##6k^\frac{2}{3}-5k^\frac{1}{3}+1=0##

and

##m^\frac{1}{3}=1##

Let

##n=k^\frac{1}{3}##

then we shall have:

##6n^2-5n+1=0##

##n_1=0.5 ⇒k_1=0.125##

##n_2=0.333⇒k_2=0.037##

We know that

##m=1##

using, ##k=0.125## we shall have,

##a-x=0.125##
##a+x=1##

solving the simultaneous equation yields,

##-2x=-0.875##

##x=0.4375##

##⇒a=0.5625##

This may be unorthodox approach but hey let us do it!

We have,

##(a+x)^{\frac{2}{3}} + 6 (a-x)^{\frac{2}{3}}=5(a^2-x^2)^{\frac{1}{3}}##

I will still let

##m=a+x##

and

##k=a-x##

then,

##m^{\frac{2}{3}} + 6k^{\frac{2}{3}}=5m^{\frac{1}{3}}k^{\frac{1}{3}}##

##6k^{\frac{2}{3}}=m^{\frac{1}{3}}[5k^{\frac{1}{3}}-m^{\frac{1}{3}}]##

Let

##m^{\frac{1}{3}}=1##

then,

##6k^{\frac{2}{3}}-5k^{\frac{1}{3}}+1=0##

...

the other steps to solution shall remain as shown on the quoted post.

cheers!
 
  • #25
chwala said:
ThisThis may be unorthodox approach but hey let us do it!

We have,

##(a+x)^{\frac{2}{3}} + 6 (a-x)^{\frac{2}{3}}=5(a^2-x^2)^{\frac{1}{3}}##

I will still let

##m=a+x##

and

##k=a-x##

then,

##m^{\frac{2}{3}} + 6k^{\frac{2}{3}}=5m^{\frac{1}{3}}k^{\frac{1}{3}}##

##6k^{\frac{2}{3}}=m^{\frac{1}{3}}[5k^{\frac{1}{3}}-m^{\frac{1}{3}}]##

Let

##m^{\frac{1}{3}}=1##

then,

##6k^{\frac{2}{3}}-5k^{\frac{1}{3}}+1=0##

...

the other steps to solution shall remain as shown on the quoted post.

cheers!
Why define m1/3=1?
 
  • #26
Frabjous said:
Why define m1/3=1?
If you look at the solution, one variable, that is ##x## is dependant on the other variable ##a##...I can therefore choose to let my variable be equal to a certain value. The intention being to find any possible means to solve the equation (in my case using quadratic method).

Or is my thinking not correct?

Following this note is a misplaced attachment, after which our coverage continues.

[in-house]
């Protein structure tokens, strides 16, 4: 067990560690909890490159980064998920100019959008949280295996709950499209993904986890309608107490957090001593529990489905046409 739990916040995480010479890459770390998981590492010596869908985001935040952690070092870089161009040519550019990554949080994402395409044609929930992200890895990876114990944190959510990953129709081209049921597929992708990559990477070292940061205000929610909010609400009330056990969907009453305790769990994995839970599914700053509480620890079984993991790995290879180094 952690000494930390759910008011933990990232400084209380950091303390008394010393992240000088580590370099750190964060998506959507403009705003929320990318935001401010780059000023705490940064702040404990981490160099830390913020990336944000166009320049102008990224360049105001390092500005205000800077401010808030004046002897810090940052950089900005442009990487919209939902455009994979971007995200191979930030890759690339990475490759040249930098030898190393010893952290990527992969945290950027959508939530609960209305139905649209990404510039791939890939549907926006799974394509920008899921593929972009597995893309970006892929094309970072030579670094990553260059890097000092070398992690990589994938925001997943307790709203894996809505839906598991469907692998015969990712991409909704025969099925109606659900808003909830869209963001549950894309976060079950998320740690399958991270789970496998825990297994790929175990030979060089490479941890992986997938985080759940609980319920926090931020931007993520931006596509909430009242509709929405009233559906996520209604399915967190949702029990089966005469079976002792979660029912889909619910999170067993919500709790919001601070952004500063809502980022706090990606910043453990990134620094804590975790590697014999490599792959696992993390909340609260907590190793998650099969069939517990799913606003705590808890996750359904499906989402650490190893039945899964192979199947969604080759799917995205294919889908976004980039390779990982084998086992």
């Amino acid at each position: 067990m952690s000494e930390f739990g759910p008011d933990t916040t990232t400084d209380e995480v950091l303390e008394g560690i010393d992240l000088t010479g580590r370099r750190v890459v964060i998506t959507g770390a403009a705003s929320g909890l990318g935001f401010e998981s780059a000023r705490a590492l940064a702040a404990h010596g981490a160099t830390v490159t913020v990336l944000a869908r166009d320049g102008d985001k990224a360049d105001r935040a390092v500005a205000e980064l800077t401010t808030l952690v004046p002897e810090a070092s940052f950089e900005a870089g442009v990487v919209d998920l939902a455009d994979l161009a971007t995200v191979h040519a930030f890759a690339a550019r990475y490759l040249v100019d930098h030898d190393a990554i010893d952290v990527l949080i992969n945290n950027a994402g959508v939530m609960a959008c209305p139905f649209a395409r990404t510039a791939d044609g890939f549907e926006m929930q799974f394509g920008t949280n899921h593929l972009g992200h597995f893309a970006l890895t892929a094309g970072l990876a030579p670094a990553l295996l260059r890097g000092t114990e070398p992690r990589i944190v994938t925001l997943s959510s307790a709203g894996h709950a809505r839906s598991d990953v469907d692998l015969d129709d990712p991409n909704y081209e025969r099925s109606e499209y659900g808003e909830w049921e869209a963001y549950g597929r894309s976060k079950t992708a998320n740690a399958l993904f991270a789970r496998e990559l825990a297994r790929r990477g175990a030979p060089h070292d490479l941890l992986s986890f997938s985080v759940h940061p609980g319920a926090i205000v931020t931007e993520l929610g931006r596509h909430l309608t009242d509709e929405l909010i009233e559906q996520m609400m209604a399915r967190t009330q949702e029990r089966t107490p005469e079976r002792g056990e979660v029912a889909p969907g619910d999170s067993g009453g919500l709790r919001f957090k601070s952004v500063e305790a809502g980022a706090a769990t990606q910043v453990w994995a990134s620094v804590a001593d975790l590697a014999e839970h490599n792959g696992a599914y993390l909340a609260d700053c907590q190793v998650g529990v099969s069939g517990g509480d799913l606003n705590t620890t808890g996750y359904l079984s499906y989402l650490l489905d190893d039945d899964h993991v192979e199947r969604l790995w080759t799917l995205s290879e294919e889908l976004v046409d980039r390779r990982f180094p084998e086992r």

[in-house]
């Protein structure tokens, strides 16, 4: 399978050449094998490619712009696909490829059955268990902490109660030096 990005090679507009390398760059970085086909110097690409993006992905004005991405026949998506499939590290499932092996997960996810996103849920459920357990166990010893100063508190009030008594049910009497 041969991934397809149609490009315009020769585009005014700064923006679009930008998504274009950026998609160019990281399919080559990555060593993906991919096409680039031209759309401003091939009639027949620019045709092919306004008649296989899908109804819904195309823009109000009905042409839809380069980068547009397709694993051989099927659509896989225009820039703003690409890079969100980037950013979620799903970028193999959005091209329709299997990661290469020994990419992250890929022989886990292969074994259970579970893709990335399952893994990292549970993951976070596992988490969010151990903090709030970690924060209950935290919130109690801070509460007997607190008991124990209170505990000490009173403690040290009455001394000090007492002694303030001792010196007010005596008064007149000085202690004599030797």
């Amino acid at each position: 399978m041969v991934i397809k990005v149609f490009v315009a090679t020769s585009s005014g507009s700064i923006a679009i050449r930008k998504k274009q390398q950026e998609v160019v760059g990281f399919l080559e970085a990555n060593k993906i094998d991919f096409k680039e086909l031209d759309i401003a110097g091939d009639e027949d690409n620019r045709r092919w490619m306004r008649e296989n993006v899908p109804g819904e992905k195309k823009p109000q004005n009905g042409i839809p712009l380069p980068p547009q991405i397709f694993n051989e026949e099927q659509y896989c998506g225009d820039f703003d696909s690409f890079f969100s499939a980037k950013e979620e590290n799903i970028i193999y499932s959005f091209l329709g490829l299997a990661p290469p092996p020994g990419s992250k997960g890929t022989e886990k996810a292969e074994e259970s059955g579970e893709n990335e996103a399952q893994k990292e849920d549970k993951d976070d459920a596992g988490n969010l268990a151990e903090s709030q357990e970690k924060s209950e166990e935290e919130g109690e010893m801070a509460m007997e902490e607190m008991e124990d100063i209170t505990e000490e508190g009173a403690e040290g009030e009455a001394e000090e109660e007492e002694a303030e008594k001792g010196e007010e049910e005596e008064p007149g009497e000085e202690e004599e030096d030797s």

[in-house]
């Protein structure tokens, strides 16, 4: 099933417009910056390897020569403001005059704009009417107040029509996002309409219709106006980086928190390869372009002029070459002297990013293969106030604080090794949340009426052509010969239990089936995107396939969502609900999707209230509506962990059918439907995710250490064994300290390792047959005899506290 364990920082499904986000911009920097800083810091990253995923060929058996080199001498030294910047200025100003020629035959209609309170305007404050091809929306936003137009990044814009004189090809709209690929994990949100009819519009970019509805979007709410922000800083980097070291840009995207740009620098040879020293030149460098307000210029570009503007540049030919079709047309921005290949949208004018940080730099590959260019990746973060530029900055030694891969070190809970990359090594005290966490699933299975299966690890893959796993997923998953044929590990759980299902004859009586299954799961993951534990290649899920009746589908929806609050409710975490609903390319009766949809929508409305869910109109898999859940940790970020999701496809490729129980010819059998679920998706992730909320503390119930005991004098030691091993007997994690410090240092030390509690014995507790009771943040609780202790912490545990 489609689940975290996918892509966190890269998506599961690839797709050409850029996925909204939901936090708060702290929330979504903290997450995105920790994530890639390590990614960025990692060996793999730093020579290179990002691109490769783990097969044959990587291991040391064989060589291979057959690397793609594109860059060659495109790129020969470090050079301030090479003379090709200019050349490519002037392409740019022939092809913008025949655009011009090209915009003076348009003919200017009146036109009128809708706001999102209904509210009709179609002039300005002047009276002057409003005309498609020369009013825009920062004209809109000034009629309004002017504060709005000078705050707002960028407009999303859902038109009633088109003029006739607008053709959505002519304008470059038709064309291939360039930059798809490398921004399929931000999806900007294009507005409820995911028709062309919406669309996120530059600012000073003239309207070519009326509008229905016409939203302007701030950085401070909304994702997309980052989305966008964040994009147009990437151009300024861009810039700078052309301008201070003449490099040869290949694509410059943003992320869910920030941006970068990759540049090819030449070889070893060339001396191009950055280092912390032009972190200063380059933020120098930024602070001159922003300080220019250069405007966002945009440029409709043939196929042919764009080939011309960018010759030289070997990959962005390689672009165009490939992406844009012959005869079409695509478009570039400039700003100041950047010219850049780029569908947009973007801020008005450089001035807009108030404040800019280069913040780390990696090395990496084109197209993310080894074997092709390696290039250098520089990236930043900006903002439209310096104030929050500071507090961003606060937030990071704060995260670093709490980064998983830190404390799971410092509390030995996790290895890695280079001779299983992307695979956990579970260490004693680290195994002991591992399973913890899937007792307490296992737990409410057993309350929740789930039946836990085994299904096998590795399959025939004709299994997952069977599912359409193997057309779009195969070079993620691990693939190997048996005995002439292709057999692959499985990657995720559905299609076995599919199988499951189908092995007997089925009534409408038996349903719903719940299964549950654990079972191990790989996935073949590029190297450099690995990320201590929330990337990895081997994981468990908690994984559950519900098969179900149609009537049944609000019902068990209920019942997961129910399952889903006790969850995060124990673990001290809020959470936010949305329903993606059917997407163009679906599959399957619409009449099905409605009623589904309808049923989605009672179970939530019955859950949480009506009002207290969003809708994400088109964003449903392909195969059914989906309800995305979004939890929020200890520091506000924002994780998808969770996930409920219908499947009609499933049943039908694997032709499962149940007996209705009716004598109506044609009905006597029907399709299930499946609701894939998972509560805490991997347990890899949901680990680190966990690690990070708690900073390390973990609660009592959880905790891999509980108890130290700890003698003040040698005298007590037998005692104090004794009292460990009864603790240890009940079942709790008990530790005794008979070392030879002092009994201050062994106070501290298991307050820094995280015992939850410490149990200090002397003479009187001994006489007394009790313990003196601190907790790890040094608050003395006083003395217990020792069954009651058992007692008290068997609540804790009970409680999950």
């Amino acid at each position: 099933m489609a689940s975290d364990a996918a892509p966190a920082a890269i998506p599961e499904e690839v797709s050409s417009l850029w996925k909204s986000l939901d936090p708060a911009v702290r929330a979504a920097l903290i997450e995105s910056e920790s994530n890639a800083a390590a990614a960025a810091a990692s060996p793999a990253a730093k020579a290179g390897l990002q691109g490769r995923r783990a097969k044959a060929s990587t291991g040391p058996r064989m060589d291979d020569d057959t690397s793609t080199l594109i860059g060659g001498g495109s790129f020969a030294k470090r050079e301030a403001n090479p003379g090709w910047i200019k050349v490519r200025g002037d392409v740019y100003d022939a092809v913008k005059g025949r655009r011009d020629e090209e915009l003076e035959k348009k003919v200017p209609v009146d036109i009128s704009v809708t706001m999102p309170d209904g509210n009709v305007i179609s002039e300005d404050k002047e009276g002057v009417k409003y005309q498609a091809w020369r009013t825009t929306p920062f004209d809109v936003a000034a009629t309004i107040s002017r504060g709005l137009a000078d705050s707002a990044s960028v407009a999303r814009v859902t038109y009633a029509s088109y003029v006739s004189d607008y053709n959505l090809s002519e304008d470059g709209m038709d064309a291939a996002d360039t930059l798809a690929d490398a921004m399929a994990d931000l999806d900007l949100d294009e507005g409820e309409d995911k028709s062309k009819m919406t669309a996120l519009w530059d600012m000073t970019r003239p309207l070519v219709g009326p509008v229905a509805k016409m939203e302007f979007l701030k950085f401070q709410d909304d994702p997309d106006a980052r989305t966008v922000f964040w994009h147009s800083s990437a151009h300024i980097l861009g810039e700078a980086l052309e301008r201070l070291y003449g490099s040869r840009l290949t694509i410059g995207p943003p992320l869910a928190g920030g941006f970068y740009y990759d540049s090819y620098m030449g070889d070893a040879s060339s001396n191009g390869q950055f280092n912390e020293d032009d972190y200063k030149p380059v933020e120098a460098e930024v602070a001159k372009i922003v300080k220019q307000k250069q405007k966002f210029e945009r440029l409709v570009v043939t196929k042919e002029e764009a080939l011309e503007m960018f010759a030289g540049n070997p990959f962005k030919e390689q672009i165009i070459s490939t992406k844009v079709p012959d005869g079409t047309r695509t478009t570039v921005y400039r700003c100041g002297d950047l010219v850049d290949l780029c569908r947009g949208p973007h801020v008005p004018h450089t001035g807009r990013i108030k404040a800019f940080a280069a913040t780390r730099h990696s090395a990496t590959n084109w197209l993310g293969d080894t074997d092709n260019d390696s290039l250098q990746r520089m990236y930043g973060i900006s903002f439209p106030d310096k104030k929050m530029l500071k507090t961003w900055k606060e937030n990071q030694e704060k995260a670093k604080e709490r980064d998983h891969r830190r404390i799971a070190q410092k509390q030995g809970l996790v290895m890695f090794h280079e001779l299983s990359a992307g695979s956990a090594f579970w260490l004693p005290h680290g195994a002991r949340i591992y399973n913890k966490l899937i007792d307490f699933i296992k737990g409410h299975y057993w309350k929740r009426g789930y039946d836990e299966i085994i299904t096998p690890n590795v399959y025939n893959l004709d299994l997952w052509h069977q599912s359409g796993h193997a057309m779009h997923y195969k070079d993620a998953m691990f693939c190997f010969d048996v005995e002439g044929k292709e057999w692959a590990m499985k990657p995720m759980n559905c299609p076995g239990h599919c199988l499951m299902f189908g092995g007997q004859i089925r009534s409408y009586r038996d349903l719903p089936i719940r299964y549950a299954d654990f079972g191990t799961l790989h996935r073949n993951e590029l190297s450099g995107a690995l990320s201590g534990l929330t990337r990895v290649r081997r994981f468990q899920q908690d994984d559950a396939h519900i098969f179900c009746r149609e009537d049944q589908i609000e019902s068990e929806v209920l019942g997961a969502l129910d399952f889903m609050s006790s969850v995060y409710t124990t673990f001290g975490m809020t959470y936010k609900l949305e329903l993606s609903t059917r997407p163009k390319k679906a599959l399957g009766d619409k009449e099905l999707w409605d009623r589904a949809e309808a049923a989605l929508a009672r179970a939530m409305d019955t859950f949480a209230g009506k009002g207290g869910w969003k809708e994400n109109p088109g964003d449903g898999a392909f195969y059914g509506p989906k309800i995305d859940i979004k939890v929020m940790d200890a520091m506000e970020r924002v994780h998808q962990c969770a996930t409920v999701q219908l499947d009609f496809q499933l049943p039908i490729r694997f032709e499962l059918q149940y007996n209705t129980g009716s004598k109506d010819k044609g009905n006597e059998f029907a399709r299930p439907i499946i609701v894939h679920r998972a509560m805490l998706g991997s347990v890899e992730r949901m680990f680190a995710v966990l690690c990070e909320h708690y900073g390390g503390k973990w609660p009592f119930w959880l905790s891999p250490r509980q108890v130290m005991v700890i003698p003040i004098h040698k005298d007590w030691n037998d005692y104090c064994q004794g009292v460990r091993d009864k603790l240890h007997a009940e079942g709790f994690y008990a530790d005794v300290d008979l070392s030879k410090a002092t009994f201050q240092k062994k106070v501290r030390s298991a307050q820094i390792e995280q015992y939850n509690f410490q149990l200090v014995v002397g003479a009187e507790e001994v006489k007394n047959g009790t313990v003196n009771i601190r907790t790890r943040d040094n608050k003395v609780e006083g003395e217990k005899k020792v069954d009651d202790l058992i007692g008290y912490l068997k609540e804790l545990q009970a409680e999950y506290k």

• #27
lurflurf said:
What is partial integration?
Based on @vanhees71's subsequent response, he evidently meant "integration by parts." It's possible that he conflated the names of the techniques of integration by parts and integration by partial fraction decomposition.
 
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  • #28
chwala said:
If you look at the solution, one variable, that is ##x## is dependant on the other variable ##a##...I can therefore choose to let my variable be equal to a certain value. The intention being to find any possible means to solve the equation (in my case using quadratic method).

Or is my thinking not correct?
a is a constant and you were asked to solve for x(a).

You’ve added an equation, so you are solving for an intersection.
 
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  • #29
Frabjous said:
a is a constant and you were asked to solve for x(a).

You’ve added an equation, so you are solving for an intersection.
@Frabjous that is true, I added an equation which led me to the final solution in terms of ##a## and ##x##. Check my post ##19## that has the continuation after i came up with the quadratic equation.
 
  • #30
chwala said:
@Frabjous that is true, I added an equation which led me to the final solution. Check my post ##19## that has the continuation after i came up with the quadratic equation.
So what? You get one value of x for one value of a. The OP has the solution which has TWO values of x for a given value of a. The OP also has the solution for other values of a. You are missing a lot of solutions.